A little brainstorming on Elves

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Okay... That was a random musing that came to me yesterday.

Elves, classic fantasy race.... Much liked, and also very maligned. Often quite stereotypal. At times said to be overdone.

So, here, I offers you this.... Could an elven culture be different from the classic stereotypes, clichés... Could we have a culture/tradition of 'likeable' elves, humble, sans the haughty snobs clichés, by example?

That is it, I want ideas, I want concepts - but not just different for the sake of being different, and NO 'Take That' bits.

Show me, guys!
Or you could just not have elves.
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Problem - I said that I want elves.

A fresh, original or at least nice take on them.

Kinda like the Areneal (?), not a bad idea to twist the thing around (albeit they still have a cold haughtyness, I think...).
In a world I created for my own games I changed Elves quite a bit.

I built up the arrogance of Elves quite a bit and modeled them after the Roman Empire in the height of its power.

The idea behind this is that the Elves consider themselves the pinnacle of culture. They tried the isolationist route that seems to be the common Elfish theme, but it didn’t work, so they decided to just take matters into their own hands. They built up their army and have been slowing expanding and conquering all the neighboring kingdoms; subjugating all races into a life of servitude or slavery.

They justify the subjugation and slavery because all races that are not Elvin are inferior. The Elves are an older and much more civilized race, so only they can really know what is best for the other races.

The actual culture is very similar to the Roman Empire, the only exception being that instead of a senate there is a group or ruling Lords, and instead of an Emperor, there is a High Lord that is elected out of the ranks of the Lords.

There is also very little magic in this world so the mystical elves are a thing of the past as well.
I like to model my elves after Native Americans. It's a cliche, perhaps, but it works for them.
Problem - I said that I want elves.

Actually you said that you wanted concepts and to generally explore the idea. You never actually said that you want to have elves in your game. So the suggestion to not include them (to change them into "nothing") is still very much on topic.

Also, if you're looking for off-the-wall concepts of a fantasy stand-by, anime is a good place to look. Vash and Knives from Trigun would be a great base to create elves from. In the anime, they are called "plants". Sounds pretty "feyish" to me.
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You could take a page from MtG and use Shadowmoor elves, though I prefer the Lorwyn ones.
Except that I wanted to see Elves here.

My point is that I think Elves as a concept is still worthy... but needs creative twists to be kept fresh, perhaps. And I am tired also of the 'no elves!' calls or 'take that' options - like making them evil b...

Not bad ideas, though. More? I think this thread could be usefull to some DM.
Well, I had an interesting pair of elven communities...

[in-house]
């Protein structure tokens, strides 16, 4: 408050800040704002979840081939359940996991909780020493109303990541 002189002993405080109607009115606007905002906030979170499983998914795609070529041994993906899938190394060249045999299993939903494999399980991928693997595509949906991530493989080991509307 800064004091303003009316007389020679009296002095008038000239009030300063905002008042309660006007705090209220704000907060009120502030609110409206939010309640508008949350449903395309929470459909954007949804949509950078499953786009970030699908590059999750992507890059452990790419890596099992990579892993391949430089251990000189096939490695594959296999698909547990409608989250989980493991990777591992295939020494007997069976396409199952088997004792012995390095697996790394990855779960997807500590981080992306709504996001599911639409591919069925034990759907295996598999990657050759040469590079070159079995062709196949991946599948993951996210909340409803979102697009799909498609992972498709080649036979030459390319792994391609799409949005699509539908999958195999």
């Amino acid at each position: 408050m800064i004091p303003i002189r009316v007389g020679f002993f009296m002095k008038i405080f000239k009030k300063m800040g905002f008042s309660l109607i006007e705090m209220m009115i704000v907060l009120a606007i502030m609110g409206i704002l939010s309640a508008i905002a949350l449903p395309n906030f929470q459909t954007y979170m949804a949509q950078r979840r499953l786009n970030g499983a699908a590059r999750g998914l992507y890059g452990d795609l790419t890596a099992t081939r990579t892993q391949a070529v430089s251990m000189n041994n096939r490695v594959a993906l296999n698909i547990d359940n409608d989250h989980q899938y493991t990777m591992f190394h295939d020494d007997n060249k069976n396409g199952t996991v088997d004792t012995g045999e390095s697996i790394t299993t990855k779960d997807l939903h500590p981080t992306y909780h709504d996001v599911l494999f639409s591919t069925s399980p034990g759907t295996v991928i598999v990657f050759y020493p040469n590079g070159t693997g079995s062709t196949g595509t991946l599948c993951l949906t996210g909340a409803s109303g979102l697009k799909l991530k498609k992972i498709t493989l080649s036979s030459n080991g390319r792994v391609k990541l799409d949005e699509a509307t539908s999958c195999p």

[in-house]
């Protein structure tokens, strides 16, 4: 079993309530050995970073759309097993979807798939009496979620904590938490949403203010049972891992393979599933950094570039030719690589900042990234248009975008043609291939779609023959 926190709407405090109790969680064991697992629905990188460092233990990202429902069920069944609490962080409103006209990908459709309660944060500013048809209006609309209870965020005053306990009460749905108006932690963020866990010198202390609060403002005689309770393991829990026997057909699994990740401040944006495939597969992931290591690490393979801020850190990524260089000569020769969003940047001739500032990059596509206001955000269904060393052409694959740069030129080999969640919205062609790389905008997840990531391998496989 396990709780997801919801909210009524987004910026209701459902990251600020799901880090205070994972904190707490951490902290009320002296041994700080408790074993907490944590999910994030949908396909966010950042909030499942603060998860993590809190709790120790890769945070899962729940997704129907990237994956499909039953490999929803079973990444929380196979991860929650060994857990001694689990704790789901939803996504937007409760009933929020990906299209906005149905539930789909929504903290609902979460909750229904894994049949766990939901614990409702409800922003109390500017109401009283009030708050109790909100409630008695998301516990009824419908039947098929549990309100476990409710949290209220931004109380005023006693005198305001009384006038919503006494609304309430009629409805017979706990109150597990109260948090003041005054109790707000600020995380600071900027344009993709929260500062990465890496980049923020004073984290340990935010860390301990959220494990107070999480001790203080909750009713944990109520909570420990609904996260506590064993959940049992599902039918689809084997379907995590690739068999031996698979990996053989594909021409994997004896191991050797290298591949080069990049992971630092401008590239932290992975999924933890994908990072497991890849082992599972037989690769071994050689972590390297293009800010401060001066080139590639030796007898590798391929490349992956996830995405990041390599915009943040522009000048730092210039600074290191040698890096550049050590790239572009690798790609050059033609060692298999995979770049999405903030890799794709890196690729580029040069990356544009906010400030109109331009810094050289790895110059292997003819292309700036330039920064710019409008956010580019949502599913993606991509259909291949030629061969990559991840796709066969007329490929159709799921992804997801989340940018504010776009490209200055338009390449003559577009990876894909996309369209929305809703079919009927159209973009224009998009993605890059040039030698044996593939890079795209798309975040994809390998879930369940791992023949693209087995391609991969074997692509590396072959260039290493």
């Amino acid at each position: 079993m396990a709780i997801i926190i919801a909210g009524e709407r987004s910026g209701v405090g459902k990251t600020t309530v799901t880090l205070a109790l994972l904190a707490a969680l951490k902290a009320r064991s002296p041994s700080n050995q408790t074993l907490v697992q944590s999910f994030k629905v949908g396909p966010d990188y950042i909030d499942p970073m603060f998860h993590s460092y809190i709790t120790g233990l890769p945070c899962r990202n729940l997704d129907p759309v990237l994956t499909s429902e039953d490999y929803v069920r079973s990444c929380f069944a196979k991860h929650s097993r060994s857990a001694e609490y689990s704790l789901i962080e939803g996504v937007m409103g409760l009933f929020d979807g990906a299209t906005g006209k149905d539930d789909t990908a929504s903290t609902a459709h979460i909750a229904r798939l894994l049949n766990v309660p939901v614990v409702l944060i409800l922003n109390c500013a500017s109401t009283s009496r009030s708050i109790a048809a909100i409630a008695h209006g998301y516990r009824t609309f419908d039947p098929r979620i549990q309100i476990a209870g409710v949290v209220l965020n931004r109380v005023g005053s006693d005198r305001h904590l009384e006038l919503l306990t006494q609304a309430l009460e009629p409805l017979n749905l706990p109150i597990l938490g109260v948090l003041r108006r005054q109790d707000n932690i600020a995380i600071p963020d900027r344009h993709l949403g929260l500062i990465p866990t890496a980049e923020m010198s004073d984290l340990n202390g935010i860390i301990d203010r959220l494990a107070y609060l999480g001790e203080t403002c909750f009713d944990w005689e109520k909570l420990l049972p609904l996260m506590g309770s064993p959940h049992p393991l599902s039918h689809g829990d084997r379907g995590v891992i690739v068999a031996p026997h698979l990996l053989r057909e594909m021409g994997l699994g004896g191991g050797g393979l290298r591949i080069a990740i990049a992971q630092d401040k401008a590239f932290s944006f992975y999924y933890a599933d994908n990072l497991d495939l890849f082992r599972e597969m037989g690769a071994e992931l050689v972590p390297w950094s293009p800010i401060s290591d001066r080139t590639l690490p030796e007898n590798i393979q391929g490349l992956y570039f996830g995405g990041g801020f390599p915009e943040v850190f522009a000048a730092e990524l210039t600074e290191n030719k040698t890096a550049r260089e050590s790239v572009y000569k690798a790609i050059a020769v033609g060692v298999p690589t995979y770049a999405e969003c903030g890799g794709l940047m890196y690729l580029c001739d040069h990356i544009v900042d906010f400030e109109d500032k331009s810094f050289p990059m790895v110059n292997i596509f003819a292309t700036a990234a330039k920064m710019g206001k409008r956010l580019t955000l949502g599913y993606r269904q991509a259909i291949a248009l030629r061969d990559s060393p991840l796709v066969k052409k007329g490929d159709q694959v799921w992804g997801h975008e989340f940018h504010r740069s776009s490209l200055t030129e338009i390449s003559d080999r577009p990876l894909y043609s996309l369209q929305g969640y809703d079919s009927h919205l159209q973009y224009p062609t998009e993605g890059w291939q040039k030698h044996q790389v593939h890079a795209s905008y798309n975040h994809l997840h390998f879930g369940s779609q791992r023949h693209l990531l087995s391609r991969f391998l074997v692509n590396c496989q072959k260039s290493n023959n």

The Grey Mountain elves were once the White Mountain elves, they delved into the mountain, building beautiful glades and forests in the mountain range hights, and were at peace with all those around them. It may have been the threat of the Dolman Castes (a human kingdom nearby that turned evil), or some internal problem, but the elves turned to technology and alchemy. The mountain turned grey as blast furnaces turned out exceptional weapons by the score, and neighboring kingdoms learned to fear the monstrosities which periodically left the mountain, whether to put fear into the hearts of any who threatened the elves, or just because an experiment had failed and was discarded.
I didn't actually have orcs in this game, and the half-orc PC race was actually called the Yoni, one of the elves more successful breeding programs with goblinoids and humans (and maybe even dwarves) which are a slave race to the elves.
I mentioned two cultures, the other elves are the skinshaper elves. Who started the war between the two elven kingdoms is lost in history, but the victors are clear, the original elven forest was burnt to the ground, and the skinshapers hide among humans or in small patches of woods, always fearful of discovery. They gain disguise as a class skill and have to take at least one point of it, so they can pass as humans...
So how about it, evil, technology obsessed elves and cowering, destroyed elves hiding among humans, is that different enough for you?
Standard elves have lived in the forest and defend themselves with secrecy, archery and magic, as before.

Only, lately (by elf standards) the old strategy hasn't been working anymore. As the world gets more dangerous, elven settlements are falling like autumn leaves. Now elves are swiftly becoming endangered. So you have the elves fleeing the forests and forming little enclaves in human settlements, or making tiefling-style deals to try to preserve their way of life, or taking up wandering/fleeing full time. You see a lot of elf beggars, as they're not so suited to getting by in the fast-paced, market-driven, money-crazy (by elf standards) human towns.
There's the standard reversal of using the elves as Nazis.

Make them paranoid about racial purity (which is why they slaughtered the pacifist drow), exploit the environment to an extreme (smokestacks, slaughterhouses, slave labor camps, and strip mines), and expansionist.